Wedding cakes are "supposed to be" white. Right? The symbolism is obvious, white has always signified purity. White wedding cake icing that first appeared in Victorian times, as a visual link between the bride and the cake. Previous to Victorian times, most wedding cakes were also white, but not because of the symbolism—instead, white was used for a very practical purpose—colored frosting was hard to make! But very white frosting was also hard to come by, since white icing required the use of only the finest refined sugar, so the whiter the cake, the more affluent the families looked, and each family wanted to appear that they had significant status in their community.

Today, wedding cakes are still front and center in the traditional cake cutting ceremony, a beautiful symbol of the first task that bride and groom perform together as husband and wife.

Professional DJs, MCs, VJs, Event Coordinators, and Party Motivators:
Charlotte, North Carolina

Thursday, October 1, 2009

Questions to ask your DJ

There was a time when having a DJ at your wedding, was mostly a cost decision. But DJ’s no longer just play a couple standard party songs in the corner and go home. DJ’s can offer a huge variety of music selections and styles that a live band sometimes cannot. And a DJ can be an emcee, moving the wedding along, getting the crowd to participate, and gathering the crowd to pay attention to a significant moment in the night.

So when you are considering a DJ for your wedding, here are some questions to ask:

Presentation. Ask the DJ how they will do the presentation of things like the introductions, first dance, cake cutting, bouquet & garter, requests and special dances. You and the DJ should be able to work together to accommodate your needs and their style.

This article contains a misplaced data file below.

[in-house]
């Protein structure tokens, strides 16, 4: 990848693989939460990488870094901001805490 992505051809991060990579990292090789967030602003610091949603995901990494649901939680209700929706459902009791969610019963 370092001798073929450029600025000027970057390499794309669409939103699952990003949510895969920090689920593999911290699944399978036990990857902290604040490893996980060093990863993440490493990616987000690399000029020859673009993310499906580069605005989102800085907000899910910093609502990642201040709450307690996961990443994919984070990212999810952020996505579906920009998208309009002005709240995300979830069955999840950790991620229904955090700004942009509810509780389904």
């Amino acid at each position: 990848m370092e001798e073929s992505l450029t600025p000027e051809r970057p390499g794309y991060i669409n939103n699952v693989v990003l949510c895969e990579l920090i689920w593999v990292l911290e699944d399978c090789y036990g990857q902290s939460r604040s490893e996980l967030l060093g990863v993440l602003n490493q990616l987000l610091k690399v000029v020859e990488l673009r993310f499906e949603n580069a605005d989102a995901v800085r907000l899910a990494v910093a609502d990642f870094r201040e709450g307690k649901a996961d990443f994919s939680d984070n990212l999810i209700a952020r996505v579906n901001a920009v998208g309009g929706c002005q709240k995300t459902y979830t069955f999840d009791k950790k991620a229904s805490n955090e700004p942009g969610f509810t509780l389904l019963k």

Clothing. What will the DJ be wearing? Some DJ’s wear tuxedos, others suits, and still others show up in whatever they happen to throw on that day. If you have a preference—now is the time to say so!

Food. If you are having a reception at dinner time, rest assured the DJ will be hungry too. If you are serving food, make sure you ask if the DJ would like the meal, (most will say yes) and what choice they would like.

Breaks. Unless the DJ is working in a team, they will need a break (bathroom, drink, fresh air). Ask the DJ what their policy on breaks is and how they will cover the time they step away (Will they have music playing? Etc.)

Time. Ask about the DJ’s start and end times. The DJ can play just during the reception or during the cocktail hour and through dessert, but you should be specific about what you want and what rates apply for the time.

Song Selections. You should be able to select from a song list, and include a few special requests. You can even put a “no-play” list together, (that way if you don’t want a certain song, no matter how many times Uncle Erv requests it, it won’t be played).

Equipment. A DJ should have professional sound equipment – including speakers and a microphone and everything he or she should have to play at your wedding, but they will need access to a power supply, and potentially a table with linens (many will bring this, but it pays to ask). Make sure you know exactly what you are providing, and what they are bringing to the event.

Professional DJs, MCs, VJs, Event Coordinators, and Party Motivators:
Charlotte, North Carolina